First, let me day that I am so in love with that house I could die! I really agree with this post, and so well said! To me, subway tiles are like ruffles to Angie. They are so everywhere that I wouldn't do them myself. (unless it was the absolute perfect choice for my kitchen). As you said, context is everything. I think the choices your client made are perfect for the feel of her house. Did I mention your blog is the best??:)
Early on in my design life, a carpenter taught me a valuable lesson: I was obsessing over a minor detail with a scotia molding. He took me aside and asked me, "at the end of the day when you are standing in your own kitchen, can you see this?" and the client is happy, right? Right.
For some reason your post really lifted me up! I think as a designer, I often walk in to a new client feeling I have to "solve the problem". I find sooo many times that clients intuitively know the answer they just need a good sounding board —in the end they are still happy with my "services" even if we don't change things! Love your blog, Maria!
Great post with excellent examples and all so true! BTW I am normally happy with my wardrobe until I venture into town and see new stock – sometimes its better not to see too many choices!
be your own person and fill your home with what you love. The world would be a terribly boring place if we all followed the same rules.
Love your practical advice. My friend has a purple accent wall in her home that no one likes but her. She absolutely loves it, has no plans to move so I told her why would she even think of changing it if she loves it so much.
Thank goodness for the rule-breakers of the world!
Lori's home is going to be even lovelier! I hope you'll share pictures!
What keeps the backsplash well away from overdone territory?
The counter and backsplash have color, scale, and texture in common:
Backsplash is in warm tones, complementing the counter nicely. If it were yellowish or greenish or greyish .. we'd be saying "ish, what was she thinking?"
The granite is one that has a squared fracture veining, not the swirly kind or the "raisins in a pudding" effect.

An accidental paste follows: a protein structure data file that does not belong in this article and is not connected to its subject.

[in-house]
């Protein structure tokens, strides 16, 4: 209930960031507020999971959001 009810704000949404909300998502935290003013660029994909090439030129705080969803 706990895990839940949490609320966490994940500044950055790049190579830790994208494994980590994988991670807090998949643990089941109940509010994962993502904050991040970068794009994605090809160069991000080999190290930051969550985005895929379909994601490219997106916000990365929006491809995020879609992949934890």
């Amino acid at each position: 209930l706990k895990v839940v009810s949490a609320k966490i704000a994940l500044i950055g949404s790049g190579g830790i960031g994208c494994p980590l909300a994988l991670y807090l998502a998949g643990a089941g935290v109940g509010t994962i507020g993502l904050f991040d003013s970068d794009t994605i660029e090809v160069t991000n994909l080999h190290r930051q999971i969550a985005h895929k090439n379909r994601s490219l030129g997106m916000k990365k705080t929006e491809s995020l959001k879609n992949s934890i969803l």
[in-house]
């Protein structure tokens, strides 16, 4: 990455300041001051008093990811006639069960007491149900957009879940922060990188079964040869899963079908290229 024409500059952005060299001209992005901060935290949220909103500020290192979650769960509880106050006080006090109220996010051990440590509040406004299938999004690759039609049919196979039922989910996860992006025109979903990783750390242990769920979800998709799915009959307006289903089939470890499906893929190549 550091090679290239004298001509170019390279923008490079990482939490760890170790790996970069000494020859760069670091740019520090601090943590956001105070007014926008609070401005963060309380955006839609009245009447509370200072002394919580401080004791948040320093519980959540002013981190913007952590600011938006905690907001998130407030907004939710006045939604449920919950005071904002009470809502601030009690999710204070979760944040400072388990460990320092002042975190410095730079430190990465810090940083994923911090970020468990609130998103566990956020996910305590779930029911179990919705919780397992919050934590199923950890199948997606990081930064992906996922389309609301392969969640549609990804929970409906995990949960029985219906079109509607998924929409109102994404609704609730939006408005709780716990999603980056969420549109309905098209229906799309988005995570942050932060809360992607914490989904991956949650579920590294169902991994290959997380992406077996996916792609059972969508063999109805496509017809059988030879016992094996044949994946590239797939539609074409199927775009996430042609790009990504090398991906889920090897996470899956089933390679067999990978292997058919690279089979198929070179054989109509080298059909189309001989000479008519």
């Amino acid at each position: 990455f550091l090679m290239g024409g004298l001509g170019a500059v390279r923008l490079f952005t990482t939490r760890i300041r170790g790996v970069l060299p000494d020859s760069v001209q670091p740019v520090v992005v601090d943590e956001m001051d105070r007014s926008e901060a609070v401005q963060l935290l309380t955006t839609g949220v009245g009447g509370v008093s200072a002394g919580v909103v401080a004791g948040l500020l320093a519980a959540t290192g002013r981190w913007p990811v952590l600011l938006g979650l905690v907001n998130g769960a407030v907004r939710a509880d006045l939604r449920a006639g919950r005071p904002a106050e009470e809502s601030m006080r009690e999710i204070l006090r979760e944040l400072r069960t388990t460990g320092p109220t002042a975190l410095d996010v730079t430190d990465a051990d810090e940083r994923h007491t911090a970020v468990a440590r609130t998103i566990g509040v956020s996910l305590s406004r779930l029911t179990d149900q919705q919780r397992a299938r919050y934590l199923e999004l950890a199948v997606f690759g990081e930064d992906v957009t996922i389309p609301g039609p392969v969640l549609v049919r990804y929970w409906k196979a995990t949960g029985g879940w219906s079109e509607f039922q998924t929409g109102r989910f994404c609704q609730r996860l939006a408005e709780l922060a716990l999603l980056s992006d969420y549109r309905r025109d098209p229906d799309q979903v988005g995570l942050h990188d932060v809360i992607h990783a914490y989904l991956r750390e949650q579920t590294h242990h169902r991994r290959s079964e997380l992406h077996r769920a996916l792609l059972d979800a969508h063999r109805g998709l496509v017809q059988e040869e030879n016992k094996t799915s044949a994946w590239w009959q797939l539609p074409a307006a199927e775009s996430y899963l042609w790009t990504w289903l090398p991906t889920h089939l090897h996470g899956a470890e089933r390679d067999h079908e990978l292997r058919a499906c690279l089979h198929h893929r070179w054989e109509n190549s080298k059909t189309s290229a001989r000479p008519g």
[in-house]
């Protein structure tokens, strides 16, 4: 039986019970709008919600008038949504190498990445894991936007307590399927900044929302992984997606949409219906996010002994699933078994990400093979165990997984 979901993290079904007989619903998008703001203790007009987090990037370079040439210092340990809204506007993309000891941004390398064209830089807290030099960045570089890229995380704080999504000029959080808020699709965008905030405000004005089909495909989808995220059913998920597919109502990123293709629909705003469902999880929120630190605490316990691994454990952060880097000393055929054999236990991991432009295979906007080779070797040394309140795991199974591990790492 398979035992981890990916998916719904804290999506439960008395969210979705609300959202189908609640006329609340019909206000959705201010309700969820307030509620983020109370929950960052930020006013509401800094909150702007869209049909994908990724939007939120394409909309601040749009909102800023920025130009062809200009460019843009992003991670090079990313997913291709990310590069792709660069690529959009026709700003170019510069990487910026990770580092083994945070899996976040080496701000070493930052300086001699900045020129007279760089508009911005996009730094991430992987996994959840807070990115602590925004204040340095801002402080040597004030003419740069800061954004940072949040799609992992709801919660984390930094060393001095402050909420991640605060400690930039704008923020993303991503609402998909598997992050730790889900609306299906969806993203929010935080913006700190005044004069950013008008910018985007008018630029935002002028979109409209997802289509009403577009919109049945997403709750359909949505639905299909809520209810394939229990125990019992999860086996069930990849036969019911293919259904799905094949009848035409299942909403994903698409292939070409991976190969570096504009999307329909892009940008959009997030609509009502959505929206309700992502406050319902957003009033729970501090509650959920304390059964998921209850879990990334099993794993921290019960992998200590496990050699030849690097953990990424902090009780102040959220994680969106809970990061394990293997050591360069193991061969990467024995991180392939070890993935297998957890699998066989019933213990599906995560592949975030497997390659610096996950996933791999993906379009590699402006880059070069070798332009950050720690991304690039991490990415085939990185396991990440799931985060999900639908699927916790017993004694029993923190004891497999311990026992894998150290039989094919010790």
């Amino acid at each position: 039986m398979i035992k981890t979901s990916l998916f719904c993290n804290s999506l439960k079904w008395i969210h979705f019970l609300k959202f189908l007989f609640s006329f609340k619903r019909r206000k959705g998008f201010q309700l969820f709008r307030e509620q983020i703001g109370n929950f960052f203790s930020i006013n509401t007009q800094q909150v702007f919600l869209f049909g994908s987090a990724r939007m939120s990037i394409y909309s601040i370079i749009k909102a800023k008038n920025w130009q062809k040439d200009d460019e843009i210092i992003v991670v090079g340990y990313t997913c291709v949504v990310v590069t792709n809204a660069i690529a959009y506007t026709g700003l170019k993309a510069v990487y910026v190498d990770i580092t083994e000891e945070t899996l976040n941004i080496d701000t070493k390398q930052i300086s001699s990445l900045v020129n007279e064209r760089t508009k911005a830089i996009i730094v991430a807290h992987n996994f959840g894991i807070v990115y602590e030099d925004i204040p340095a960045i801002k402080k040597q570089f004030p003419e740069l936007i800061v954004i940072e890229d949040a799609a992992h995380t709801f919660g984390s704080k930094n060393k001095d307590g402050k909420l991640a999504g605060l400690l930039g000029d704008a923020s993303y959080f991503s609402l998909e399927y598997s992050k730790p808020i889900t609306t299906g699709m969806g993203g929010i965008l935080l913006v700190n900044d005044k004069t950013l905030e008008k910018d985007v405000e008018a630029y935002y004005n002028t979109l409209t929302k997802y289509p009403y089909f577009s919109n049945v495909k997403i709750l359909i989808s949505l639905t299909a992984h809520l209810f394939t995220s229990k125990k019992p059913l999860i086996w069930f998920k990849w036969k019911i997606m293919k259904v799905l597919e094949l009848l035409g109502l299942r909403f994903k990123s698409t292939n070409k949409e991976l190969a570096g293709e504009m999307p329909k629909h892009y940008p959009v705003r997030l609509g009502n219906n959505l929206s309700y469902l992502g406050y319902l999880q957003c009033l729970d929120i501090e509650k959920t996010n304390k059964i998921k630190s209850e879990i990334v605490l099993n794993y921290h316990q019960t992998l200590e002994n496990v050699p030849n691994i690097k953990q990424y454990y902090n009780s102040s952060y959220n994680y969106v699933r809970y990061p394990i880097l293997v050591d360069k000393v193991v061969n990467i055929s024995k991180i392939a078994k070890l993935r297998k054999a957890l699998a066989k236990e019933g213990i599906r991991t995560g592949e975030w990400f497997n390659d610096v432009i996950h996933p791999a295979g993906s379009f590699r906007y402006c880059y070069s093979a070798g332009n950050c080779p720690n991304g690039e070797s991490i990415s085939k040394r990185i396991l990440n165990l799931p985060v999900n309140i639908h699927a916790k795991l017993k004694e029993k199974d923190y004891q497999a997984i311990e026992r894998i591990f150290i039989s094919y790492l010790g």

The backsplash stone is flat, square, and fairly large. The color blocks in the backsplash are the same size and shape as some of the chunks of color in the granite.
The stippling of holes in the travertine(?) reinforcing the dark stippling of color in the granite.
I love seeing your work with your real clients. Great looking house–I put the photo of the outside in my idea file.
I must confess that I'm also over subway tile. To me it is a good idea that has been over used.
Love to break the rules! But love subway tile as well! Make sure when you do use subway tile, the installer knows how to do it. And don't take their word for it, make them show you!
Good post Maria. Whew.
This is another excellent post. The more I follow you, read your advice, look at your photos….the BETTER I like you…I mean, I have liked you from the beginning, but you keep it so real…I REALLY like you.
Pretty insightful. Thanks!
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Maria, Thank you for giving us permission to do what we love! I'm not over ruffles either. :o) The comparison on how to respond to the latest fashion trend or decorating style is very helpful.
That's one thing I admire about you as an interior designer –your advice is realistic…not idealistic.
I just read this older post. Oh my! The backsplash and countertop "fighting" a little is exactly what my neighbors have! Money was no object for them so they have a very patterned, high end granite countertop, rough stone backsplash and a different type of yet another pattern ceramic tile floor in their kitchen. Every part is beautiful but it doesn't work together! Waaaaay too much "pattern". I wish they would have asked me for a consult before choosing. Oh well…as you told your client: If you like it, then leave it. 🙂
Well! I am so surprised! Since reading your blog and newletters I have been feeling slightly bad about my EXACT! (at least in looks) granite AND backsplash installed in August 2011. This was my kitchen to do and my husband did a more DIY at the beach. We picked most of our own finishes with a few consults with each other and specialty stores.
We fell in love even more with the granite when it was installed and the next day came the tile. Once the tile was installed , HE said it detracted from the granite! I think the backsplash is neutral and is similar to the granite and like a pair of khakis or jeans. We have clear maple cabinets with a finish that shouldn’t yellow much and light oak floors that have aged some. We just fitted in more of the same oak where needed for the new kitchen.
i had a color consultant come in to help me with the paint to help highlight the cabinets. Kelly Bernier Designs helped to choose BM shaker gray and adagio for the adjoining family room. She took your class!
Anyway I am happy, but even more so today after your post!